Healthcare News & Insights

Medical advice calls: Should they be allowed in ERs?

Emergency rooms (ERs) are often very busy places, handling life and death situations. So what happens when someone calls the ER and asks for medical advice? Should your providers take the call and give the advice?

If you want to play it safe and protect your facility, the answer’s no.

In fact, according to a recent case law update published in the Journal of Healthcare Risk Management, in the majority of cases it’s inappropriate for providers to give advice over the phone to people they’ve never seen or examined.

If it’s a patient calling to get his or her discharge orders clarified, that’s a different story. But providers still need to be careful about how they handle these conversations.

Medical malpractice case

The case that brought this topic up for review was Estate of Kundert v. Illinois Valley Community Hospital.

On May 31, 2007, Kameryn Kundert, who was born April 18, 2007, was fussy, and he wasn’t eating or sleeping. His mother, Krista, tried to reach the infant’s pediatrician, but when she couldn’t, she called Illinois Valley Community Hospital and asked to speak to a “medical professional.”

She was transferred to the emergency department (ED) and explained the baby’s condition to the person who took the call — whose identity remains unknown. The “medical professional” told her she was overreacting, and that the baby would be fine. She was to give him Tylenol and follow up the next morning with her pediatrician.

The person also added that while Kameryn didn’t need immediate medical attention, even if he did, the facility wasn’t equipped to take care of ill infants.

First thing the next day, Krista took Kameryn to see his pediatrician. After the doctor examined the child, he arranged for an ambulance to take the child to Illinois Valley and called the facility to let them know a septic 6-week-old infant was on his way.

Upon arrival to the hospital, the baby had a lumbar puncture and chest X-ray, and was administered fluids and oxygen. Kameryn was later transported to a facility that was equipped to care for critically ill infants.

On June 15, 2007, Kameryn died.


His parents brought a a suit for medical negligence against Illinois Vally Community Hospital, saying the person who told Krista not to seek immediate medical attention was negligent. The hospital filed a motion to dismiss the lawsuit saying it had no duty to Kameryn or his parents because “it had not entered into a provider/patient relationship with them.”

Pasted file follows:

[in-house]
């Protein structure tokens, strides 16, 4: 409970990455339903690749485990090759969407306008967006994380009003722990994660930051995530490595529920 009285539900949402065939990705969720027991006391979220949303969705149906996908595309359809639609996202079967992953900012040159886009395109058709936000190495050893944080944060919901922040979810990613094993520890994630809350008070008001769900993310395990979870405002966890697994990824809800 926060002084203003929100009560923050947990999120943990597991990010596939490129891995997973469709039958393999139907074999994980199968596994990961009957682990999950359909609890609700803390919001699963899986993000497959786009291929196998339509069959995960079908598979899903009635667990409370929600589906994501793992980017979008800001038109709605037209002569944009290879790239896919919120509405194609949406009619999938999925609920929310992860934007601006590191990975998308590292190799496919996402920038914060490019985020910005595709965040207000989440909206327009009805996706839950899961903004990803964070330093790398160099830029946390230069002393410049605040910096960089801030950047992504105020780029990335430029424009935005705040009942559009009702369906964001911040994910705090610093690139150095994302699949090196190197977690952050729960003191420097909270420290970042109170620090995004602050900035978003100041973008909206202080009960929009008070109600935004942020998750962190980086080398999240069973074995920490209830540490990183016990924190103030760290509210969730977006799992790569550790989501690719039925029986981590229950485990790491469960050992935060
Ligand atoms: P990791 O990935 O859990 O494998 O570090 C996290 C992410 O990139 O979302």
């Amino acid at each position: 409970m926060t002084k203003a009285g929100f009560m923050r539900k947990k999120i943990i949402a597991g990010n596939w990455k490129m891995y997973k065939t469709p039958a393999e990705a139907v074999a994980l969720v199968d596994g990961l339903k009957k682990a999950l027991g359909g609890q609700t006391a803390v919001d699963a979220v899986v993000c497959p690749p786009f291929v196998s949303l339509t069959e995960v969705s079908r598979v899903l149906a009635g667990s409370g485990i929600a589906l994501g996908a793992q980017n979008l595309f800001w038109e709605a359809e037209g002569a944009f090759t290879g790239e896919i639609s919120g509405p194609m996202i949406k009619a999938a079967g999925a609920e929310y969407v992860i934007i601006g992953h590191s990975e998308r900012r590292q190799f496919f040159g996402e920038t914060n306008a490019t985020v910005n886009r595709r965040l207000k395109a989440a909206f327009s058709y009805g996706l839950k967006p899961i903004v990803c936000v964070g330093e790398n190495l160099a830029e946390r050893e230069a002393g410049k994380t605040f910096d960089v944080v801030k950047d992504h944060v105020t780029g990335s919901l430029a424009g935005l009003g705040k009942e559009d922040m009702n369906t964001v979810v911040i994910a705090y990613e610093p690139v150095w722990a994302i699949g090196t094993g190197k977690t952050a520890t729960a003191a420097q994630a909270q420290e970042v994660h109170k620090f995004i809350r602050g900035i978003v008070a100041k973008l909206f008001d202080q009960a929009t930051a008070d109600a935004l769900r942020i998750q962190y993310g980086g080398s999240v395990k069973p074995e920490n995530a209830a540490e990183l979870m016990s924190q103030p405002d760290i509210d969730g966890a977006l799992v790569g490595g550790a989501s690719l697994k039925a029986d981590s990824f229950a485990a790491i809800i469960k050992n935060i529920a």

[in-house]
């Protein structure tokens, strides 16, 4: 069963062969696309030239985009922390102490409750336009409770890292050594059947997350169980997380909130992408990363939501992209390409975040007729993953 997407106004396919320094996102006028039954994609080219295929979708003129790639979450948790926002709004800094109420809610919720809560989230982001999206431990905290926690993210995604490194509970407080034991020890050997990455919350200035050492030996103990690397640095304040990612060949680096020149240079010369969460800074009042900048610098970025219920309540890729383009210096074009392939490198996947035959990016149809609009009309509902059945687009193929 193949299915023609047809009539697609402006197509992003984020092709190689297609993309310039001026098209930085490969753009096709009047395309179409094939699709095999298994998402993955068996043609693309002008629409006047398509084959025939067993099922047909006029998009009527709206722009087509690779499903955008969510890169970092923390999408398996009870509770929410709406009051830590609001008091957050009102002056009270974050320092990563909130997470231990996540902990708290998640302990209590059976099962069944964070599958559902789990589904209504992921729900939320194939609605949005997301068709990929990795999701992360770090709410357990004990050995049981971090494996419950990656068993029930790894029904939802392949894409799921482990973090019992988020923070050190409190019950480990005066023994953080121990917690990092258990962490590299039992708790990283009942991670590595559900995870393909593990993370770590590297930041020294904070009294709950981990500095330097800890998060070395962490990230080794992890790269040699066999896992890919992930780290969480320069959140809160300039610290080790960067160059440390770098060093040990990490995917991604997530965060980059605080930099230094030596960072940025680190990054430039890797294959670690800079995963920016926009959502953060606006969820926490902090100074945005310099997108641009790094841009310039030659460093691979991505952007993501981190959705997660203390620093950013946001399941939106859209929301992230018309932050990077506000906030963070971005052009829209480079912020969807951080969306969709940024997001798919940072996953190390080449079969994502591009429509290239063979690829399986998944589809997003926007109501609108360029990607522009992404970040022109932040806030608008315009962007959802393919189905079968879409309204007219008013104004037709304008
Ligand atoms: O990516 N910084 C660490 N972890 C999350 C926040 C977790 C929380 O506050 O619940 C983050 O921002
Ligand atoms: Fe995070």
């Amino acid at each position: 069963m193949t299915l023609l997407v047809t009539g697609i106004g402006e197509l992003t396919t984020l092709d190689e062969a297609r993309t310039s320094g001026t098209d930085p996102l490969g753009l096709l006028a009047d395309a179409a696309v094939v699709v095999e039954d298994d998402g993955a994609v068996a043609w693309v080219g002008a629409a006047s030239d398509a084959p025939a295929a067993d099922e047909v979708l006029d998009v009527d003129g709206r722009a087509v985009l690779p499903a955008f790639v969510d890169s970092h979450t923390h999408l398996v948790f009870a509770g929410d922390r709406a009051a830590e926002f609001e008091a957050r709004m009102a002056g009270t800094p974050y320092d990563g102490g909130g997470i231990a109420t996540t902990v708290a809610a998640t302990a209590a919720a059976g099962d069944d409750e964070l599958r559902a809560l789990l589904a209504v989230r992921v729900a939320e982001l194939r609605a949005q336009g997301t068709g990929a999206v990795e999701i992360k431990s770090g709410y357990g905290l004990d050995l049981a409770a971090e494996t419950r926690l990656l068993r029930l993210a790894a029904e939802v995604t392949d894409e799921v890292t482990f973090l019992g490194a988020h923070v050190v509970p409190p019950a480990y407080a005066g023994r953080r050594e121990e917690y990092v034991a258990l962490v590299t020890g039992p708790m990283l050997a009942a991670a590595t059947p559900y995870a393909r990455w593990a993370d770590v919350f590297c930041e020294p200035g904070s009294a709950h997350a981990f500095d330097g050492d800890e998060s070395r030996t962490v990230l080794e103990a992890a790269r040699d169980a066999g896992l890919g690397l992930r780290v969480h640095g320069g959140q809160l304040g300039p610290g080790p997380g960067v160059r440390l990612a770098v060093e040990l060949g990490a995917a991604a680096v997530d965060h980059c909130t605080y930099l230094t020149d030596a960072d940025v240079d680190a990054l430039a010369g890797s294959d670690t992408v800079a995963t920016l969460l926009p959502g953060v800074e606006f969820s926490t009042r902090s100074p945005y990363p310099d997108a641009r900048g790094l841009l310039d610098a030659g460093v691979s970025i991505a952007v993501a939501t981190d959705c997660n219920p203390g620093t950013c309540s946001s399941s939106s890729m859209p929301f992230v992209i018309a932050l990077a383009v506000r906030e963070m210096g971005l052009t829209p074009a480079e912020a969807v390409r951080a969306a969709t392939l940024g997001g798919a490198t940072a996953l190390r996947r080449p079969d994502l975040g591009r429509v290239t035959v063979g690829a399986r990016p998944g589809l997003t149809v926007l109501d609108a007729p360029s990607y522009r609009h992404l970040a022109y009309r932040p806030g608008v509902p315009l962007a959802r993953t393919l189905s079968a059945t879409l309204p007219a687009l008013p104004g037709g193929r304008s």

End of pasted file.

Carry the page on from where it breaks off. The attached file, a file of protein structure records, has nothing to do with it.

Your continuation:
After the trial court granted the motion to dismiss, the case was appealed.

The appeals court also found there was “no duty between the hospital and Kameryn; hence, there could be no liability for the advice given by the unknown person in the ED.”

The court affirmed the dismissal of the case.

Play it safe

In this case, the hospital won. But why take the chance?

The best policy to have for your ED is to tell all callers to “hang up and call 911, drive the person to an emergency room or contact a provider of their choice.”

Reason: It’s inappropriate for providers to give advice over the phone when they’ve never seen or examined the person. In addition, providers can’t tell via the phone if the patient is accurately describing the person’s condition and they might misinterpret the information.

The only time your providers should answer a question is if it is a specific answer, such as,  “What is the number for poison control?”

This policy should be put in writing and include specifics on who will handle public inquiries for medical information and how these calls will be documented. By doing this, all ED personnel will know how to handle these calls safely.

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